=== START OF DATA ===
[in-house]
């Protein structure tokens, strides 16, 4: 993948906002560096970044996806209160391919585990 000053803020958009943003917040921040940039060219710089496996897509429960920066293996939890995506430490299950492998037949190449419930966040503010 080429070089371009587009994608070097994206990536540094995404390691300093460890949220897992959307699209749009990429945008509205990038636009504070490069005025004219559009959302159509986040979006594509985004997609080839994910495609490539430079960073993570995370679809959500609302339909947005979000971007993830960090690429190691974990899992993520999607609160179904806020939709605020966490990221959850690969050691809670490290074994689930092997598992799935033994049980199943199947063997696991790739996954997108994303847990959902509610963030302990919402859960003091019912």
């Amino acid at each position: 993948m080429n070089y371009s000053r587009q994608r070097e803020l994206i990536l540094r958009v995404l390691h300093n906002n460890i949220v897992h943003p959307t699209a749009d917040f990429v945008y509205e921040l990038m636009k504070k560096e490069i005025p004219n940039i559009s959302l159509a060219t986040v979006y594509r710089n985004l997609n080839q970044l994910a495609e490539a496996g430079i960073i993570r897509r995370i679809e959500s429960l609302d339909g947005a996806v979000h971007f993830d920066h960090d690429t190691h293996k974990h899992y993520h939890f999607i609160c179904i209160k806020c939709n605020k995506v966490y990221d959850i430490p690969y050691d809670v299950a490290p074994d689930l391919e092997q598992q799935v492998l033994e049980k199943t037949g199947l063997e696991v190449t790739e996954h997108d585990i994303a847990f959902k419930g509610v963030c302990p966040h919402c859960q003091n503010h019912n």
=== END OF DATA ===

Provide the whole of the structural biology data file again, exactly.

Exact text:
[in-house]
């Protein structure tokens, strides 16, 4: 993948906002560096970044996806209160391919585990 000053803020958009943003917040921040940039060219710089496996897509429960920066293996939890995506430490299950492998037949190449419930966040503010 080429070089371009587009994608070097994206990536540094995404390691300093460890949220897992959307699209749009990429945008509205990038636009504070490069005025004219559009959302159509986040979006594509985004997609080839994910495609490539430079960073993570995370679809959500609302339909947005979000971007993830960090690429190691974990899992993520999607609160179904806020939709605020966490990221959850690969050691809670490290074994689930092997598992799935033994049980199943199947063997696991790739996954997108994303847990959902509610963030302990919402859960003091019912």
């Amino acid at each position: 993948m080429n070089y371009s000053r587009q994608r070097e803020l994206i990536l540094r958009v995404l390691h300093n906002n460890i949220v897992h943003p959307t699209a749009d917040f990429v945008y509205e921040l990038m636009k504070k560096e490069i005025p004219n940039i559009s959302l159509a060219t986040v979006y594509r710089n985004l997609n080839q970044l994910a495609e490539a496996g430079i960073i993570r897509r995370i679809e959500s429960l609302d339909g947005a996806v979000h971007f993830d920066h960090d690429t190691h293996k974990h899992y993520h939890f999607i609160c179904i209160k806020c939709n605020k995506v966490y990221d959850i430490p690969y050691d809670v299950a490290p074994d689930l391919e092997q598992q799935v492998l033994e049980k199943t037949g199947l063997e696991v190449t790739e996954h997108d585990i994303a847990f959902k419930g509610v963030c302990p966040h919402c859960q003091n503010h019912n």